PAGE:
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Hindley Prison sports day provokes protests

Hindley Prison
Hindley Prison
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Plans for a sports day and barbecue at Hindley Prison - featuring inmates and staff - have divided borough residents and penal reformers.


Several pursuits, including football, touch rugby, basketball and badminton, are set to take place at the Bickershaw jail, according to a leaked memo from governor Mark Livingston.

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And prisoners will be given a one-off £10 voucher, to spend on a burger, hot dog or pizza, to go alongside the games, which also include rowing, spinning and team-building exercises.

One nearby resident, who asked not to be named, said: “As a taxpayer I do not believe it’s right that prisoners should be able to participate in a sports day and buy a burger or hot dog from a barbecue.”

She also highlighted concerns, which had been previously expressed by prison inspectors, over drug problems at Hindley.

Staff and inmates have been told that the sports field, gym, artificial pitch and chapel there would host the planned activities.

But prisoners who may present a security risk or have been involved in violence recently, behind bars, will be excluded from the sports day, or from attending as spectators.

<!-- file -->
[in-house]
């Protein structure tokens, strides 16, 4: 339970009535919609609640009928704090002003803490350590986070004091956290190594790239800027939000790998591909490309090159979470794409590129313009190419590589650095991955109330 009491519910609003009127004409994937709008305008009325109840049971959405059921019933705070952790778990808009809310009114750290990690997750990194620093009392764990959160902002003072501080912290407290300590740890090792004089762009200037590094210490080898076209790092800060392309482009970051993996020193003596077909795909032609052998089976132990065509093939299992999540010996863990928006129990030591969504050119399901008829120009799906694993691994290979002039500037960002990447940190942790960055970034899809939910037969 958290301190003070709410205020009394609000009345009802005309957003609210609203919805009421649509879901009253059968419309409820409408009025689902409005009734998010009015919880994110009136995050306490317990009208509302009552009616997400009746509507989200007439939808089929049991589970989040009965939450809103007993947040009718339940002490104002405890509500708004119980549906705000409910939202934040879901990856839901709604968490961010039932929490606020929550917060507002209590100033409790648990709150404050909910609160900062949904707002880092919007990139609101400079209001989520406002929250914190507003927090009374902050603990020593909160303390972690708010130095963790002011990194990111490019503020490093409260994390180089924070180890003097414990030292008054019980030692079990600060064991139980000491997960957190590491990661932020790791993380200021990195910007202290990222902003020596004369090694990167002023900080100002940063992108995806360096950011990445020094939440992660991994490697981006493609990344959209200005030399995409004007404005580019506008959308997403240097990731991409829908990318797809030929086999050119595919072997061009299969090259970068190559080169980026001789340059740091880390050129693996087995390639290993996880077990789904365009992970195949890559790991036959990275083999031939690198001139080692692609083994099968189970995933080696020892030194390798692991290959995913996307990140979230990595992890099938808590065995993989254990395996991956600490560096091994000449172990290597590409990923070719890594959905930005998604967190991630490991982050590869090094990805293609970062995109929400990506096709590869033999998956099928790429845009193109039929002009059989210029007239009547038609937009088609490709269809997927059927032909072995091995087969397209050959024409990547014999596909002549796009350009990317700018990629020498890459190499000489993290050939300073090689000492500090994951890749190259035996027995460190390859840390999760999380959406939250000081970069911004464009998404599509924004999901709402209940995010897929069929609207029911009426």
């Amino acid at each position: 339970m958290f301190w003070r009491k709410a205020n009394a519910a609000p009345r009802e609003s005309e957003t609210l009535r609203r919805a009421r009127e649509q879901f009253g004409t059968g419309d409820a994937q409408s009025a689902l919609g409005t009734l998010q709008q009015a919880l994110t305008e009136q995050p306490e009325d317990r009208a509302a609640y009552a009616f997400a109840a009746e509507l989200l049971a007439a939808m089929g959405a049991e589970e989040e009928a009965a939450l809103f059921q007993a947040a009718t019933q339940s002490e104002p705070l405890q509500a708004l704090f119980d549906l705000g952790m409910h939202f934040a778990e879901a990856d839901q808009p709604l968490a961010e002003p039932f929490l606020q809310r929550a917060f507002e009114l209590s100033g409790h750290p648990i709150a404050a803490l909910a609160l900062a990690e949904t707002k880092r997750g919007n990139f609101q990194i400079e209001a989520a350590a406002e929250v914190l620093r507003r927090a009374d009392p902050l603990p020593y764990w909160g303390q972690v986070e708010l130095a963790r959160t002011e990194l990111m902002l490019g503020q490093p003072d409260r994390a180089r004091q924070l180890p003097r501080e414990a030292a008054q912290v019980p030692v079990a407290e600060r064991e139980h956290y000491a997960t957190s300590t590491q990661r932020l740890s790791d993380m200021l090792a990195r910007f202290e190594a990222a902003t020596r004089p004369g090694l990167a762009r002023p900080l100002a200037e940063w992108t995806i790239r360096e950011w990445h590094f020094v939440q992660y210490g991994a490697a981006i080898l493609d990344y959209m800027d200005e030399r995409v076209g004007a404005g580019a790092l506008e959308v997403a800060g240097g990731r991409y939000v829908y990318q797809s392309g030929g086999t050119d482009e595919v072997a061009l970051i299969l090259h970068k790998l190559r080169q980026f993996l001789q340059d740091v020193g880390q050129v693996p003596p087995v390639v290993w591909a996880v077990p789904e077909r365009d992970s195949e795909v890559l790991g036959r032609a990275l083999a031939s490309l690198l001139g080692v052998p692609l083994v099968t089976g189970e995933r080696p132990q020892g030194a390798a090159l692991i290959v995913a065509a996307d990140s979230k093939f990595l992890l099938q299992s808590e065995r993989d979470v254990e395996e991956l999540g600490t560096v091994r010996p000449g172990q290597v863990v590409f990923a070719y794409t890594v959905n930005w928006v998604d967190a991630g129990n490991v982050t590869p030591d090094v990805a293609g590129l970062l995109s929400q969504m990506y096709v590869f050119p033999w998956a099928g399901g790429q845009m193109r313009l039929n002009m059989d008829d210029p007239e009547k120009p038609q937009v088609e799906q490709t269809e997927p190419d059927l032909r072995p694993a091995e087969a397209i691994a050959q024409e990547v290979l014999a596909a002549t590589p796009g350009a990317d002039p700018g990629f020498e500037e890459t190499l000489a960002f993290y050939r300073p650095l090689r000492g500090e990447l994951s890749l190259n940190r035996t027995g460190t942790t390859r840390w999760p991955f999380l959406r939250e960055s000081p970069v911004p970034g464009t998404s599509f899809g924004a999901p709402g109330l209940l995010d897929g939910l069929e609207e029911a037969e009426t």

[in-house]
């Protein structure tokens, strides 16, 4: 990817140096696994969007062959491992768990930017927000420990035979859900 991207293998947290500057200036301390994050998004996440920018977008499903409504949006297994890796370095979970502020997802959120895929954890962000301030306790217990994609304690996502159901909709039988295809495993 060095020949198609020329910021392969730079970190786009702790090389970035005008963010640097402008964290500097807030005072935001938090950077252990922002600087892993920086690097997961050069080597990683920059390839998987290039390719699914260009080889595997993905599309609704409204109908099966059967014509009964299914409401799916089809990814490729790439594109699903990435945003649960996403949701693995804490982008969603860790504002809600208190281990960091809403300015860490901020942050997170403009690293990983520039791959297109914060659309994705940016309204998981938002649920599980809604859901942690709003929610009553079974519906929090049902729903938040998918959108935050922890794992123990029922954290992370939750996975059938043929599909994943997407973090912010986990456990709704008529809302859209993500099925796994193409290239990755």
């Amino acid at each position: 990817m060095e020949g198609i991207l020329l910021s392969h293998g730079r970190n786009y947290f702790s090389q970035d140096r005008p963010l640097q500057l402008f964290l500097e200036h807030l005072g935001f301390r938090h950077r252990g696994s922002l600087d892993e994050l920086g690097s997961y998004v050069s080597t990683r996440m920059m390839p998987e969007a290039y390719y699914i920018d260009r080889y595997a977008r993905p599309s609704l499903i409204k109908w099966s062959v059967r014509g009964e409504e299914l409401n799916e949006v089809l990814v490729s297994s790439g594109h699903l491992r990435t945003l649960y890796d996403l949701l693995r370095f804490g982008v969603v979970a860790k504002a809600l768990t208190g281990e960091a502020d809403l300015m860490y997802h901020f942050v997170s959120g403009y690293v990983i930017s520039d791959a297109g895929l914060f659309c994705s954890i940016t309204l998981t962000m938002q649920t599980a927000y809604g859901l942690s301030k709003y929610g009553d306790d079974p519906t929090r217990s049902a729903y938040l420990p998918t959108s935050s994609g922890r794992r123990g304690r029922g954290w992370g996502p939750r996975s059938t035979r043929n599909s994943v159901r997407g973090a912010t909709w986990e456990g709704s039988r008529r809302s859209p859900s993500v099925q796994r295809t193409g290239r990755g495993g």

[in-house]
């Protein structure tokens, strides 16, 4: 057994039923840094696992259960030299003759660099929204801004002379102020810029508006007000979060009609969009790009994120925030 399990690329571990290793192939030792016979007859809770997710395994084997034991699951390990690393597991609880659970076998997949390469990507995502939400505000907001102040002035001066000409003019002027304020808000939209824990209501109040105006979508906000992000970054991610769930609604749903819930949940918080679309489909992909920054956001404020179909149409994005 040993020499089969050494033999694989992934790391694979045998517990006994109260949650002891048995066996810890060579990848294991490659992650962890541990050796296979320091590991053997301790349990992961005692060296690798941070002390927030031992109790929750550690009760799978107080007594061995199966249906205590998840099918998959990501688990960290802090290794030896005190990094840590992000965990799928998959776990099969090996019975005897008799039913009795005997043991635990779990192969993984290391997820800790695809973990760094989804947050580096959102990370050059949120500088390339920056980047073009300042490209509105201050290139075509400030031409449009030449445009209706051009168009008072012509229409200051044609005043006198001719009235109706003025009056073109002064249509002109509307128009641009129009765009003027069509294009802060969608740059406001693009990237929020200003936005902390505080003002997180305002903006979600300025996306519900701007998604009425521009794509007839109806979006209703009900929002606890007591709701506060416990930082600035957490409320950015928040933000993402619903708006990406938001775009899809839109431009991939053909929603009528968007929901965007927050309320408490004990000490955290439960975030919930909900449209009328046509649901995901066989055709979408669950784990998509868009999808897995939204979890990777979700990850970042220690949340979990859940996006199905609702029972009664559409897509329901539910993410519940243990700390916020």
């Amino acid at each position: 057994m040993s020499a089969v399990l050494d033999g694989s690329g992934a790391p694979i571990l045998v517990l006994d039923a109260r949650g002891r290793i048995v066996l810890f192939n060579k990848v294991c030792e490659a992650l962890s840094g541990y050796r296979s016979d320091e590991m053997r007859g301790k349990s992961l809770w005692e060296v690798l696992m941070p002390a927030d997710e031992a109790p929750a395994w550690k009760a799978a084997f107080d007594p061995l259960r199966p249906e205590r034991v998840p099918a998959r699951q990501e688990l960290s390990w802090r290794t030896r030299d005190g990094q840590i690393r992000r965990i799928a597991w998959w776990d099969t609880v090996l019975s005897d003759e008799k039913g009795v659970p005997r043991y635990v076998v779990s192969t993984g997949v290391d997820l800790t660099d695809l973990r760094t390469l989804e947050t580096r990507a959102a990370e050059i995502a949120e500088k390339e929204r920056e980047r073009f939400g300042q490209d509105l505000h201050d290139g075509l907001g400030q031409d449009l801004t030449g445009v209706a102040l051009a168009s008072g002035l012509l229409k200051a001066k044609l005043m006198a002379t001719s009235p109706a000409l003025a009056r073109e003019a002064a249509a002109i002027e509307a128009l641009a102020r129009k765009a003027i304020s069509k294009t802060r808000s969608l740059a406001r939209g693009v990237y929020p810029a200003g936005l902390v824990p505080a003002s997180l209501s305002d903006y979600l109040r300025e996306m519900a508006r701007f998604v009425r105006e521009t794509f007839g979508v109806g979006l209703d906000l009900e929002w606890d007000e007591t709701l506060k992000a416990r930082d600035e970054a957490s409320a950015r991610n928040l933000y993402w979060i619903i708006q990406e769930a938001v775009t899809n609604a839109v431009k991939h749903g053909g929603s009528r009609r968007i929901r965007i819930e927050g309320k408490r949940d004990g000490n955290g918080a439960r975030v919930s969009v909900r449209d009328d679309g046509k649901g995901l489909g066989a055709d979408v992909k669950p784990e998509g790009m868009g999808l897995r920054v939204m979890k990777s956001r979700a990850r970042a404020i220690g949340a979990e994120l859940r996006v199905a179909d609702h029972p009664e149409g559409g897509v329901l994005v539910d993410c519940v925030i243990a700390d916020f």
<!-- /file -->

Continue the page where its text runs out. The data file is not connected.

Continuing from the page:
Mr Livingston says in the memo that the event forms part of their "decency and respect strategy" and that the food stalls would also raise money for local charities, as well as helping to fund similar future gatherings.

He added: “As governor please can I ask that you enter into the true spirit of this event and take every opportunity to promote the advantages of good behaviour and taking part to those in our custody.

“There is strong evidence that by staff interacting with prisoners during this type of event that this greatly contributes to enhanced levels of dynamic security as well as playing a significant part in the rehabilitative culture web that forms the backbone of all the work that we do within the prison.”

One team captain is expected to be drawn from staff and the other from within the prison population.

Andrew Neilson, campaigns director at the Howard League for Penal Reform, said: “Our view is that this is very much in-keeping with the focus of this prison.

“It is important for prisons, but especially those dealing with young men, to offer positive outlets, including offering courses to provide them with skills which will help them to gain employment later.”

Mr Neilson said that the development of the prison - with a gym, sports fields and artificial pitches - and its history as a young offenders institution, meant it was geared towards promoting more active lifestyles.

An inspection report on Hindley, earlier this year, noted prisoners had requested more activities, with parkrun being added to the roster.

Prison staff had also reapplied to join a local football league, after they withdrew amid closure fears.

A Prison Service spokesman said: “Prison is a punishment but it should also turn prisoners’ lives around so they don’t commit more crimes.

“That’s why we arrange activities that improve skills like teamwork and communication which are so important in the workplace.”

The spokesman said that the voucher, which will be handed out to inmates, will be funded by their own earnings, inside Hindley, or from their own private funds.